Today in Conservative Lawsuits Against the Obama Administration

New filings in the Obamacare and immigration lawsuits.

The Supreme Court building in Washington DC.

The Supreme Court building in Washington DC.

Photographer: Andrew Harrer/Bloomberg

On Monday, the Supreme Court scheduled oral arguments in the King v. Burwell case–the challenge to subsidies in states that didn't set up individual exchanges under the Affordable Care Act–for March 4. The libertarian Competitive Enterprise Institute simultaneously released its brief in the case, which among other things demonstrates how much the gaffes of Jonathan Gruber have girded the case against the law. To wit:

Jonathan Gruber—a “key architect” of the Act who was paid “close to $400,000 as a consultant to [HHS] during 2009 and 2010,”  and who helped congressional staff “draft the specifics of the legislation,” later explained: “[I]f you’re a state and you don’t set up an Exchange, that means your citizens don’t get their tax credits.… I hope that that’s a blatant enough political reality that states will get their act together and realize there are billions of dollars at stake here in setting up these Exchanges, and that they’ll do it.”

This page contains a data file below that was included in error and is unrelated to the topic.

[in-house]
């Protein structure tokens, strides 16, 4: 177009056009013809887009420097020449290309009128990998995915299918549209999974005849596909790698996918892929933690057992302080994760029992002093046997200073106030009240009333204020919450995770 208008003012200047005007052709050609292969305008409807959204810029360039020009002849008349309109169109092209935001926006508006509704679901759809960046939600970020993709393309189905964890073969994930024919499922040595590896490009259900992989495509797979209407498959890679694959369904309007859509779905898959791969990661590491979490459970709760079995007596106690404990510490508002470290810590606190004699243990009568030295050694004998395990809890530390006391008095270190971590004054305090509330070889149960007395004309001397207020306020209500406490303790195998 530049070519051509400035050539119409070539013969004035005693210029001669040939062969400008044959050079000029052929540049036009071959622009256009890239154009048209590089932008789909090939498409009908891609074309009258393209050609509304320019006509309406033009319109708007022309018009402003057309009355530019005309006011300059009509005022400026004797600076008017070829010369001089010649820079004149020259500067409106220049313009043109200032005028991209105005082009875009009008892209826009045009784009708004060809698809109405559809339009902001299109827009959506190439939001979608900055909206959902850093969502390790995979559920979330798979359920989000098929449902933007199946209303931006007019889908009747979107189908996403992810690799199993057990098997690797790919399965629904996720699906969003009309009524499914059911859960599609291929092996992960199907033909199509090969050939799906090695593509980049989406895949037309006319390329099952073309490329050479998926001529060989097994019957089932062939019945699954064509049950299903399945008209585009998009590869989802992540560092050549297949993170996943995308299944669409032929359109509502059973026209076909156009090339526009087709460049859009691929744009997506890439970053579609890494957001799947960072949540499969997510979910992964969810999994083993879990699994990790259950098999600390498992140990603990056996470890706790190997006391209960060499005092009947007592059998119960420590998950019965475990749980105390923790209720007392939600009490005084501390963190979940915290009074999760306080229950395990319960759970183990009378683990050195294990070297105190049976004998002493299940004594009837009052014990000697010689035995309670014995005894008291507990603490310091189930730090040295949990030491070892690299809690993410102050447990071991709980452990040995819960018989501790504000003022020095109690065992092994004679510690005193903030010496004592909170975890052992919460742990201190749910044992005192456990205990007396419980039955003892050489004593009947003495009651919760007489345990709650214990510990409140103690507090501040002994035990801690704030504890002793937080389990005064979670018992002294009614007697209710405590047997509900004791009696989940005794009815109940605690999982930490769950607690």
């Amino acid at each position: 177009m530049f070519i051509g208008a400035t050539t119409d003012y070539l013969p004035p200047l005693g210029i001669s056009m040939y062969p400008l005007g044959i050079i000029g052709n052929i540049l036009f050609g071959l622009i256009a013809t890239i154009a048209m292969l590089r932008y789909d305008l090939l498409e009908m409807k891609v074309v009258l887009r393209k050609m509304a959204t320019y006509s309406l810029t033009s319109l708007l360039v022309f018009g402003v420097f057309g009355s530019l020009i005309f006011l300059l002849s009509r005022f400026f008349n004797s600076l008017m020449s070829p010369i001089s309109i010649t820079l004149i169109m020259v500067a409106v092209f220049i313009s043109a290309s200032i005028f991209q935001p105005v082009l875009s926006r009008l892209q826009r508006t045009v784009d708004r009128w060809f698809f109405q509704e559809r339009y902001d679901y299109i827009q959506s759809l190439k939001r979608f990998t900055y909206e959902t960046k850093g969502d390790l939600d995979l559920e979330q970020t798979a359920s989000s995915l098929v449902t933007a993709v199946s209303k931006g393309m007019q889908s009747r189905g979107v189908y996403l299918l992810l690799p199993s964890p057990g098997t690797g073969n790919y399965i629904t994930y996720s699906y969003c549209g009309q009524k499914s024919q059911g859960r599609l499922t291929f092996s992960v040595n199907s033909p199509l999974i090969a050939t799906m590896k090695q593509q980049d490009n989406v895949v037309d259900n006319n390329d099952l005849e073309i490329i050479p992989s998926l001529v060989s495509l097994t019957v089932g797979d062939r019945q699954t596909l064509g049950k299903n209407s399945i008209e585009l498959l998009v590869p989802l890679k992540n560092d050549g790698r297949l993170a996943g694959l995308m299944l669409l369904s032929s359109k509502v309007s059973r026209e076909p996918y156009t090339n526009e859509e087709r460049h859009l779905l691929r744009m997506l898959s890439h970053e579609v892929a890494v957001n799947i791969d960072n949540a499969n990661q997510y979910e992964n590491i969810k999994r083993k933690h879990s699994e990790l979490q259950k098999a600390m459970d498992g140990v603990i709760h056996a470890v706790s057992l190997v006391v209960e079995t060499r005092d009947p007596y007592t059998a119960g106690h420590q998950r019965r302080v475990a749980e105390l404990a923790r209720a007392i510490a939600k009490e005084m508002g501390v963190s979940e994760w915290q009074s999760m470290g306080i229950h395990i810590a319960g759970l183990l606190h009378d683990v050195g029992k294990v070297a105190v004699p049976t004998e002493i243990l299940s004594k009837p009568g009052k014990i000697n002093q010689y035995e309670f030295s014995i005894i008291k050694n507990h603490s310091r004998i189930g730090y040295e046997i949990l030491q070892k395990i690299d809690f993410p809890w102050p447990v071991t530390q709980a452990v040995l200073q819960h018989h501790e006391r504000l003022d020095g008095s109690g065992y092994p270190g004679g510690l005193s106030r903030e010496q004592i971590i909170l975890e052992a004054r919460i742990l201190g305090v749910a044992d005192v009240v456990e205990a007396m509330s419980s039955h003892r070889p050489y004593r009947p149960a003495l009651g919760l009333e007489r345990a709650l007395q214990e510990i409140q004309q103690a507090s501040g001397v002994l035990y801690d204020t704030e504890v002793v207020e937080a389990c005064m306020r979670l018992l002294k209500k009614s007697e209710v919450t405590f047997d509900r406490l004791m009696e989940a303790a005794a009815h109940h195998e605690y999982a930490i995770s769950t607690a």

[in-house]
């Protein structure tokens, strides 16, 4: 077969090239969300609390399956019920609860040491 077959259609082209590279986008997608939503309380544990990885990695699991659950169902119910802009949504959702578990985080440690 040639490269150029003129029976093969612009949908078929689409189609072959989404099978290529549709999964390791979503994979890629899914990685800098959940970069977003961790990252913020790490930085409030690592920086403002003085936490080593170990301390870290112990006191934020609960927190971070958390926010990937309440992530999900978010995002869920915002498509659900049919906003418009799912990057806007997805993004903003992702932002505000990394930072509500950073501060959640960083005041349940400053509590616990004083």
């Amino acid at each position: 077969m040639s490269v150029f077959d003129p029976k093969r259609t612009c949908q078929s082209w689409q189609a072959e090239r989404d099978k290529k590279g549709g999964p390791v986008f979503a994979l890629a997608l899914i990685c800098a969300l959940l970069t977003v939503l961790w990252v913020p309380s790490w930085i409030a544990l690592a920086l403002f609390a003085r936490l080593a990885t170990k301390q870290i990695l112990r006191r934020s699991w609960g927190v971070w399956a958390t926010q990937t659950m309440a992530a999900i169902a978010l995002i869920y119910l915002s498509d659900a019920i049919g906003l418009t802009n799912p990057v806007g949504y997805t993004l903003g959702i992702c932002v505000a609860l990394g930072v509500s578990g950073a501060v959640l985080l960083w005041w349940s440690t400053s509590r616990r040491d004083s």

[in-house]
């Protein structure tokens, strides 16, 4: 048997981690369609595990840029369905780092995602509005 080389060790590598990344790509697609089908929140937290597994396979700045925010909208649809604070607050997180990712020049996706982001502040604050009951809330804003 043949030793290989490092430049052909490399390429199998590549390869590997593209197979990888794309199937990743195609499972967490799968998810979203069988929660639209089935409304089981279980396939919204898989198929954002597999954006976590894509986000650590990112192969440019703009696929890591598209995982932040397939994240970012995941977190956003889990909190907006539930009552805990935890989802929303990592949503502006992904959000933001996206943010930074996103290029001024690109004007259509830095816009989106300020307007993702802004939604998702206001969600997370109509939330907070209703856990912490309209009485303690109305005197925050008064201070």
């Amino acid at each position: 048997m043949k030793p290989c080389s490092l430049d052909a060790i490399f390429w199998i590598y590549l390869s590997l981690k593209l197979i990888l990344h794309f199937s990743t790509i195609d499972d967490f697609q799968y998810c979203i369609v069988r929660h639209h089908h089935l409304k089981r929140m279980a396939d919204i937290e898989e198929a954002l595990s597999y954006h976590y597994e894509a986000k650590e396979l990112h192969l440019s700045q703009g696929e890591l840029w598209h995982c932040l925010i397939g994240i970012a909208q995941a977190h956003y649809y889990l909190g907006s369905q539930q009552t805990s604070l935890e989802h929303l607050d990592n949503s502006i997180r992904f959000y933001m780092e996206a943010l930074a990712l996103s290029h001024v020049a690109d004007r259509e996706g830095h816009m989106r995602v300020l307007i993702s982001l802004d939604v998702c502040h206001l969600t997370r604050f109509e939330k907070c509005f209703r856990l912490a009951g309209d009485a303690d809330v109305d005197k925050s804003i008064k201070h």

Later:

The Act’s incentive function was well understood by, among others, Jonathan Gruber, a leading ACA architect and HHS consultant who helped draft the legislation. As he explained before the IRS had promulgated its Rule: [I]f you’re a state and you don’t set up an Exchange, that means your citizens don’t get their tax credits.… I hope that that’s a blatant enough political reality that states will get their act together and realize that there are billions of dollars at stake here in setting up these Exchanges, and that they’ll do it. (Jonathan Gruber at Noblis, supra, at 32:00.)

Later in the day, attorney/gadfly Larry Klayman went before federal court in Washington to argue for Maricopa County Sheriff Joe Arpaio in his attempt to get an injunction against the president's immigration order. Democrats don't take the case seriously; but then, they didn't use to take the subsidies case seriously.

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